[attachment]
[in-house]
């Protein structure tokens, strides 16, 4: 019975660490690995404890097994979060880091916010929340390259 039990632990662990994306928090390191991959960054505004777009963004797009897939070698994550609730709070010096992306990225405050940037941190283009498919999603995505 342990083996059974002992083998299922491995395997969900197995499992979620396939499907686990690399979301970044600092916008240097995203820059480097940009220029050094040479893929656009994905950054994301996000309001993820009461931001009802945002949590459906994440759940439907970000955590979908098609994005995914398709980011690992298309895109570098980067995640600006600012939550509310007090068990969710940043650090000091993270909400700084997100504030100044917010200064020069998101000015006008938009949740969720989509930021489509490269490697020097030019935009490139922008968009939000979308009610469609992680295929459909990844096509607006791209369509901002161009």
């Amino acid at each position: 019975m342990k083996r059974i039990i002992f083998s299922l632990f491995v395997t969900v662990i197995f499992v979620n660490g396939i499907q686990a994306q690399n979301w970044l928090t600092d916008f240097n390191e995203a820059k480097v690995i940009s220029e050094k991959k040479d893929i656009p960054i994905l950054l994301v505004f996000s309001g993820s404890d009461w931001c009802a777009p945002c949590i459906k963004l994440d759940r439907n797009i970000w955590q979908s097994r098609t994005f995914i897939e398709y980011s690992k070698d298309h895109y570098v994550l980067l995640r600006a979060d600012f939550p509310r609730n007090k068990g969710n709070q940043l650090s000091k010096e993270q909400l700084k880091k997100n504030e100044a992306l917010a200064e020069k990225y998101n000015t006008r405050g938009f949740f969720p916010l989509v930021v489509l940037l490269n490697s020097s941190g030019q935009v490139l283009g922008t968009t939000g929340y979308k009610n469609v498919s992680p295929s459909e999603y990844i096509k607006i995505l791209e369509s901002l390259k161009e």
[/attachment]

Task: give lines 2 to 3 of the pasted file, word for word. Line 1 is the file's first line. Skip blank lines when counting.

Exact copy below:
């Protein structure tokens, strides 16, 4: 019975660490690995404890097994979060880091916010929340390259 039990632990662990994306928090390191991959960054505004777009963004797009897939070698994550609730709070010096992306990225405050940037941190283009498919999603995505 342990083996059974002992083998299922491995395997969900197995499992979620396939499907686990690399979301970044600092916008240097995203820059480097940009220029050094040479893929656009994905950054994301996000309001993820009461931001009802945002949590459906994440759940439907970000955590979908098609994005995914398709980011690992298309895109570098980067995640600006600012939550509310007090068990969710940043650090000091993270909400700084997100504030100044917010200064020069998101000015006008938009949740969720989509930021489509490269490697020097030019935009490139922008968009939000979308009610469609992680295929459909990844096509607006791209369509901002161009």
């Amino acid at each position: 019975m342990k083996r059974i039990i002992f083998s299922l632990f491995v395997t969900v662990i197995f499992v979620n660490g396939i499907q686990a994306q690399n979301w970044l928090t600092d916008f240097n390191e995203a820059k480097v690995i940009s220029e050094k991959k040479d893929i656009p960054i994905l950054l994301v505004f996000s309001g993820s404890d009461w931001c009802a777009p945002c949590i459906k963004l994440d759940r439907n797009i970000w955590q979908s097994r098609t994005f995914i897939e398709y980011s690992k070698d298309h895109y570098v994550l980067l995640r600006a979060d600012f939550p509310r609730n007090k068990g969710n709070q940043l650090s000091k010096e993270q909400l700084k880091k997100n504030e100044a992306l917010a200064e020069k990225y998101n000015t006008r405050g938009f949740f969720p916010l989509v930021v489509l940037l490269n490697s020097s941190g030019q935009v490139l283009g922008t968009t939000g929340y979308k009610n469609v498919s992680p295929s459909e999603y990844i096509k607006i995505l791209e369509s901002l390259k161009e």